Blue Shades (1996) was my introduction to Frank Ticheli and his music back when I played it (2nd trumpet) with the Dartmouth Wind Symphony in 2000.  I’ve seen a lot of his music since then, and I still think it’s one of his best.  Ticheli talks eloquently about the piece and its origins in the score:

In 1992 I composed a concerto for traditional jazz band and orchestra, Playing With Fire, for the Jim Cullum Jazz Band and the San Antonio Symphony.  That work was composed as a celebration of the traditional jazz music I heard so often while growing up near New Orleans.

I experienced tremendous joy during the the creation of Playing With Fire, and my love for early jazz is expressed in every bar of the concerto.  However, after completing it I knew that the traditional jazz influences dominated the work, leaving little room for my own musical voice to come through.  I felt a strong need to compose another work, one that would combine my love of early jazz with my own musical style.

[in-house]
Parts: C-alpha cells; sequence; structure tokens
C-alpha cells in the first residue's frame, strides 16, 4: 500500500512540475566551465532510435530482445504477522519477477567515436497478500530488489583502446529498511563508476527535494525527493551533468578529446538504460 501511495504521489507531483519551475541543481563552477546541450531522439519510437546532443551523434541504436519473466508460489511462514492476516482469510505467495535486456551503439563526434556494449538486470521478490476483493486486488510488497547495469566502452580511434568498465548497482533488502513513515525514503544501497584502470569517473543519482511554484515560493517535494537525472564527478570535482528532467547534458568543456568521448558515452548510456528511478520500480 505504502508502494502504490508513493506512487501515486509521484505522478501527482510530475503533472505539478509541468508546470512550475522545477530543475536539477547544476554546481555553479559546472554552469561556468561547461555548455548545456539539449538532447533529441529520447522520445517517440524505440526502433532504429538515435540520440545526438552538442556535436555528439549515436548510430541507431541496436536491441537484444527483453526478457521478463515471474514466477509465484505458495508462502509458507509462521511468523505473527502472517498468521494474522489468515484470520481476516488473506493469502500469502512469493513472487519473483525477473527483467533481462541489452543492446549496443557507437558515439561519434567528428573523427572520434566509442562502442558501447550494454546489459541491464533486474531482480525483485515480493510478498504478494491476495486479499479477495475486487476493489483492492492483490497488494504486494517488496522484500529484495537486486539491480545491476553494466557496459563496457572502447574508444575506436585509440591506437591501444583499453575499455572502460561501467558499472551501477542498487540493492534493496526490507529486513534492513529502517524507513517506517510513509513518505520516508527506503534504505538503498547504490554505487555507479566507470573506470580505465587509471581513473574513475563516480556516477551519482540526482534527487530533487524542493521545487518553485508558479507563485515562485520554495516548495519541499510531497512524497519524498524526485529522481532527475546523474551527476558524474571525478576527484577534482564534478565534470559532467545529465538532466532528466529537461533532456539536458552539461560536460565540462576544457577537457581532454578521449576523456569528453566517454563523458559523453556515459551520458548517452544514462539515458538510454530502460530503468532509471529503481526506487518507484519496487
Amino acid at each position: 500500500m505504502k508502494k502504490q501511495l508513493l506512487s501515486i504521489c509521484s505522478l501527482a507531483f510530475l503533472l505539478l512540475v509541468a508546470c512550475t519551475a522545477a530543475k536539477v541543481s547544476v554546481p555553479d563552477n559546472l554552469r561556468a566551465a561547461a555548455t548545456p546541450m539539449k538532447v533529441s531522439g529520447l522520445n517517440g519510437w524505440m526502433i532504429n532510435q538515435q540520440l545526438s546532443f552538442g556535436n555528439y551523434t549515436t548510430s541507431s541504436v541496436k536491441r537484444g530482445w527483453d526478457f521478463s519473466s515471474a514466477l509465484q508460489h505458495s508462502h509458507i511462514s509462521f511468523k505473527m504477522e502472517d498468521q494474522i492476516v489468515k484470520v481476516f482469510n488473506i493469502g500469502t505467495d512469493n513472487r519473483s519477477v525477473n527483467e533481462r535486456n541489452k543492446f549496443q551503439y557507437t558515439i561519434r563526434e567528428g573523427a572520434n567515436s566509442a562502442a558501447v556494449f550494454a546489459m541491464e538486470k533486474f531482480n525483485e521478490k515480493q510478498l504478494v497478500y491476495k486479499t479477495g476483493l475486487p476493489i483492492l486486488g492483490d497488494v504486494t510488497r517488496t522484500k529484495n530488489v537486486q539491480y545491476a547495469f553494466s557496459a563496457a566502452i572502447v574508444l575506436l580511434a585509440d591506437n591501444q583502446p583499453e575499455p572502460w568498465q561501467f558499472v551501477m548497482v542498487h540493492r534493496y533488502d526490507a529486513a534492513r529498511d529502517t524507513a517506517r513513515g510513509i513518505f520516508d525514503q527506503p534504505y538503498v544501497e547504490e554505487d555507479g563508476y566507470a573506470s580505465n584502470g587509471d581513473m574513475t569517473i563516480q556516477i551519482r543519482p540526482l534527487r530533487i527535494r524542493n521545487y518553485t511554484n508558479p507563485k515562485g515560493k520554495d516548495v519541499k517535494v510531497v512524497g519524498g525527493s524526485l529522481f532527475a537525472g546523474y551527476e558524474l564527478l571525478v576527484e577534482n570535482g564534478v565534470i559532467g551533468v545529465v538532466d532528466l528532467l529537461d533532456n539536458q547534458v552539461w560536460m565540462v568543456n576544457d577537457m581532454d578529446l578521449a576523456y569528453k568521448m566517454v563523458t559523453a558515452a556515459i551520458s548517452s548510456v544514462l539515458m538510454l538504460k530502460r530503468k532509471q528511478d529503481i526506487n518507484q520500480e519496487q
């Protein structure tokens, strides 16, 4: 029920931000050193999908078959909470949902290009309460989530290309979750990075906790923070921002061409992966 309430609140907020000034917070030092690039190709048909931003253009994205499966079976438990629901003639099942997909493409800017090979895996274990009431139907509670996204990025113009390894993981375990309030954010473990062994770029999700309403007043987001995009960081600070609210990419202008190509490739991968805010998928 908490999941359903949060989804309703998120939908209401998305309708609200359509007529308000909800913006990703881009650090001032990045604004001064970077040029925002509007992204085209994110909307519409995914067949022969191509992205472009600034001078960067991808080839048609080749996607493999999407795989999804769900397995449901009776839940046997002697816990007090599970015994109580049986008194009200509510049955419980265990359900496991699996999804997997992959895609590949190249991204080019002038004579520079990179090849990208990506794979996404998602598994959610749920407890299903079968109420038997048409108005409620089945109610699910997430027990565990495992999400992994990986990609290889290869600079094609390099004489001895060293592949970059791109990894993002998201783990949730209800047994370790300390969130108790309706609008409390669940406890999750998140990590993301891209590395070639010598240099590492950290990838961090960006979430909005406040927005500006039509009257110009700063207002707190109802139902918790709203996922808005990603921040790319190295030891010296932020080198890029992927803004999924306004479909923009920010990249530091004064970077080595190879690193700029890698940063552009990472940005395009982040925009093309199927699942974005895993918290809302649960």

Four years, and several compositions later, I finally took the opportunity to realize that need by composing Blue Shades.  As its title suggests, the work alludes to the Blues, and a jazz feeling is prevalent–however, it is not literally a Blues piece.  There is not a single 12-bar blues progression to be found, and except for a few isolated sections, the eighth-note is not swung.

The work, however, is heavily influenced by the Blues.: “Blue notes” (flatted 3rds, 5ths, and 7ths) are used constantly; Blues harmonies, rhythms, and melodic idioms pervade the work; and many “shades of blue” are depicted, from bright blue, to dark, to dirty, to hot blue.